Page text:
pc = pc + 1 
    if a ~= 0 then
      pc = target
    end
  elseif opcode == MOV_A_R then
    ...
  elseif opcode == MOV_R_A then
    ...
  elseif opcode == ADD_R_TO_A then
    ...
  elseif opcode == DECR_A then
    ...
  elseif opcode == RETURN_A then 

After executing a bytecode, the interpreter goes back up to the top of the while, and jumps to a different place. A tracing JIT never gets a chance to see the pattern, and so you end up running in the interpreter the whole time.  PyPy solves this problem by using magic meta-tracing.

It turns out we can get a similar effect in Luajit, without too much effort, using partial evaluation.  That is, given a chunk of bytecode, we’ll generate a specialized version of our interpreter for that bytecode.  We do this, in time-honored fashion, by copy-pasting. We step through each opcode, and instead of evaluating it, we build up a Lua string to evaluate it (A much cleaner approach would be to write our interpreter in some structured fashion, and generate the JIT interpreter from that):

if opcode == JUMP_IF_A then
      local target = bytecode[pc]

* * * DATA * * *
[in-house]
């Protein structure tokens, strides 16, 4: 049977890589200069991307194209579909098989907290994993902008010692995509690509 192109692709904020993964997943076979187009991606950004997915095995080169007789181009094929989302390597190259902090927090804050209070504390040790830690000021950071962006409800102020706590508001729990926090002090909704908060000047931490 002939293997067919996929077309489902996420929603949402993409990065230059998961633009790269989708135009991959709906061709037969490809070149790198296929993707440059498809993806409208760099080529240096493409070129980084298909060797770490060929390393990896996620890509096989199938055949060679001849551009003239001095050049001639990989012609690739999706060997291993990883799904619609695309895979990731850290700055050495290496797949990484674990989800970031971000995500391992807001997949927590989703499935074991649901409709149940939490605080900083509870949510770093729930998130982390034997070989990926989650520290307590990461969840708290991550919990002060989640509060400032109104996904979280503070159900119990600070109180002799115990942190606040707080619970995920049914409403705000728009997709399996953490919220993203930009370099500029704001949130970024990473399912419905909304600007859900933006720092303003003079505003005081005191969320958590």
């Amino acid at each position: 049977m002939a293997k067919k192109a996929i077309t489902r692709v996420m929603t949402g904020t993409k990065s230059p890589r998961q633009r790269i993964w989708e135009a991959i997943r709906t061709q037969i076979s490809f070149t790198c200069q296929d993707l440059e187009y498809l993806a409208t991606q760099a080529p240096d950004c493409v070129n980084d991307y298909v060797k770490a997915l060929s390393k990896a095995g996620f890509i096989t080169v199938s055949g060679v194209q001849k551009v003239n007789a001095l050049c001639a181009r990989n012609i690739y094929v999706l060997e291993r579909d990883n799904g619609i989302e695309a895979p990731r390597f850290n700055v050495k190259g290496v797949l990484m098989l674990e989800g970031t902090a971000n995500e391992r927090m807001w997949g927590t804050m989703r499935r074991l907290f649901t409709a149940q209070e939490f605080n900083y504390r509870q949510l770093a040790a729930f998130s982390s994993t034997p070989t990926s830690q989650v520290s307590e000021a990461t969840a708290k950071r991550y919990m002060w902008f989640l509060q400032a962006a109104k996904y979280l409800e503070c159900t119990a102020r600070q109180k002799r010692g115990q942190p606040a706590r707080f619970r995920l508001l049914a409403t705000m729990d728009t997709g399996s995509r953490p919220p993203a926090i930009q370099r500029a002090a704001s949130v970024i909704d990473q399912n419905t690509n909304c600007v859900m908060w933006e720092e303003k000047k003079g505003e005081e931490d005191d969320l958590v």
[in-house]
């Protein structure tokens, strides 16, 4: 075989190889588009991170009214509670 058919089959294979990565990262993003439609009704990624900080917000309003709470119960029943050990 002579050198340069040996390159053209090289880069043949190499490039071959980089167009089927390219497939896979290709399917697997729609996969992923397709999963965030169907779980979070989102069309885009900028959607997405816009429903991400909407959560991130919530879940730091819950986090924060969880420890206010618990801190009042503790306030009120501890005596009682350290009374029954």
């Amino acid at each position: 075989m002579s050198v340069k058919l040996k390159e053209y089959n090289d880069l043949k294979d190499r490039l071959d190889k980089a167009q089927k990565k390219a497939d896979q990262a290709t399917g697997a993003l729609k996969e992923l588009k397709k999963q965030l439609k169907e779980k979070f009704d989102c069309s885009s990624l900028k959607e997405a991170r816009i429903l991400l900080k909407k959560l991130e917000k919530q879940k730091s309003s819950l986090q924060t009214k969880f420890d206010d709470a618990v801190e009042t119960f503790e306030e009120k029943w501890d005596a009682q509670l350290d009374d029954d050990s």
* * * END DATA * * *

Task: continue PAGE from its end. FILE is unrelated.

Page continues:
pc = pc + 1
      f_str = f_str .. string.format([[
if a == 0 then
  goto op_%d
end
goto op_%d
]], pc, target)
    elseif opcode == MOV_R_A then
      local n = bytecode[pc]
      pc = pc + 1
    f_str = f_str .. string.format([[
a = reg_%d
]], n)

For our test program, this creates a Lua string like this:

function _jit(a)
  local reg = {0, 0, 0, 0, 0, 0, 0, 0}
  ::op_1::
reg[1] = a
::op_3::
reg[2] = a
::op_5::
a = reg[1]
::op_7::
a = a - 1
::op_8::
reg[1] = a
::op_10::
a = reg[3]
::op_12::
a = a + reg[2]
::op_14::
reg[3] = a
::op_16::
a = reg[1]
::op_18::
if a == 0 then
  goto op_20
end
goto op_5
::op_20::
a = reg[3]
::op_22::
return a
end

If we eval() this string, we get back an interpreter that’s been specialized for just this bytecode. What does our performance look like now?

time pypy-jit-c /home/power/tmp/bytecode.str 100000000
1.63s user 0.01s system 99% cpu 1.649 total

time luajit toy.lua 100000000       
5.51s user 0.01s system 99% cpu 5.549 total

time luajit toy-jit.lua 100000000
0.12s user 0.00s system 97% cpu 0.128 total

We’re now much faster then PyPy! Obviously this trick is easier to play with such a simple interpreter (we’re also using the native numeric type of our JIT, which isn’t always correct). Amore complex, dynamically typed systems might prove to be more difficult to do partial evaluation on. There also could be extra hints I could give to PyPy to make it work better (if you have any ideas, please tell me!).